My daughter Mary was a healthy little girl at birth: 7.8 pounds and slightly on the tall side. But her head circumference was almost off the charts. At 14.2 inches around, her skull was in the 96th percentile of all newborns. “She has a huge brain!” I crowed to anyone who would listen. “She’s going to be brilliant!” I was joking, of course, but I was also secretly a little proud of the kid’s massive noggin.
Doctors measure a baby’s head at every appointment in the first few years of life, and there are a lot of appointments. Mary bobbed around a bit on the charts as she grew, but her head stayed impressively ample. At her most recent appointment, her doctor printed out a chart from the World Health Organization that showed my now 2-year-old’s head was still bigger than 93 out of 100 babies her age.
By that time, however, I’d started to suspect that she was not actually the giant-skulled wonder I’d been led to believe. A curious number of my close friends with new babies seemed to be bragging about the same distinction, for one. “His head is enormous!” one set of houseguests told us, showing off their adorably chunky infant. A few weeks later, another old friend stopped by for brunch and told us his year-old son’s head was as big as they come. You only need to browse a few parenting message boards to see that the internet is teeming with parents exclaiming over their kids’ prodigious skulls. When I asked the parents on Slate Slack about their babies, several people immediately piped up: A 1-year-old at the 97th percentile, a 2-month-old at the 96th. One editor has a toddler whose head is at the 96th percentile and body weight at the 18th. It was starting to feel like I lived in a bobblehead version of Lake Wobegon, where all the children’s heads were above average.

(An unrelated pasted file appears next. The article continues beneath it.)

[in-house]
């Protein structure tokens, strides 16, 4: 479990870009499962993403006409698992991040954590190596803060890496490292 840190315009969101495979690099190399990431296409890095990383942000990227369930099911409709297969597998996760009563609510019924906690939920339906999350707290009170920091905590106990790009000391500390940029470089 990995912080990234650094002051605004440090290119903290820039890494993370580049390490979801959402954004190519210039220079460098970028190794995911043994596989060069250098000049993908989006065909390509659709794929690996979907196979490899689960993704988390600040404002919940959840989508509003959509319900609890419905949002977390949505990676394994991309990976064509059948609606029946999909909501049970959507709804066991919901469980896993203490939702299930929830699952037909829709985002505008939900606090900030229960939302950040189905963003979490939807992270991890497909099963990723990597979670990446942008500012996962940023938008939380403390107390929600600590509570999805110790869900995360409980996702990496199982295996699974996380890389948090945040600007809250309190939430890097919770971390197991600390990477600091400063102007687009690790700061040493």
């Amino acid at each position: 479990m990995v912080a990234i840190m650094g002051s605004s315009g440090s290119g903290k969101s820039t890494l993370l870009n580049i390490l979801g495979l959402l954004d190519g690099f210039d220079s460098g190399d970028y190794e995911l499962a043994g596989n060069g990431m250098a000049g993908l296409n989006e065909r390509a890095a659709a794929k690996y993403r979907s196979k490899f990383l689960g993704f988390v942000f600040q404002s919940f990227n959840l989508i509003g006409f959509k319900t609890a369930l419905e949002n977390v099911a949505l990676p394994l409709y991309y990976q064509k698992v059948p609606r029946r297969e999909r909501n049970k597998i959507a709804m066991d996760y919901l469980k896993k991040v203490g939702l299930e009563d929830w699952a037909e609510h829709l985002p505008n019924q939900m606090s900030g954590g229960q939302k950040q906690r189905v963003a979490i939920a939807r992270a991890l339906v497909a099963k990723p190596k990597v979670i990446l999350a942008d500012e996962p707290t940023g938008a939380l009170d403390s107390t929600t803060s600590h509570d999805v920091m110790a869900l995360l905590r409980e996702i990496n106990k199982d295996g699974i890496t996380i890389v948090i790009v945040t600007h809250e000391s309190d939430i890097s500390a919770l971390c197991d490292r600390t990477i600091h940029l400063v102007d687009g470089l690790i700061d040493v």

But it turns out that this phenomenon is actually the result of some general confusion about what constitutes an oversized baby head. When Carrie Daymont, an assistant professor of pediatrics at Penn State, was a resident in medical school, she found herself having conversation after conversation with parents whose infants’ heads measured as abnormally large or fast-growing. In the clinical context, heads at the extreme upper end of the growth curve are cause for legitimate concern, not cheeky gloating. She wondered: Were this many babies at risk for problems like brain tumors or cysts, for which the measurement for macrocephaly—an abnormally large head—is meant to screen? Or were the charts themselves inaccurate?
What Daymont found when she started looking into this will crush the pride of any parent who relishes bragging about their offspring’s colossal cranium. She started with a data set that included the head measurements of 75,000 pediatric patients spanning three states, and compared those measurements to the WHO chart. If the WHO chart is accurate, then 5 percent of babies should be above the 95th percentile, 10 percent above the 90th percentile, and so on. That’s not the case. From birth to age 2, fully 14 percent of babies were above the 95th percentile, according to the WHO’s chart.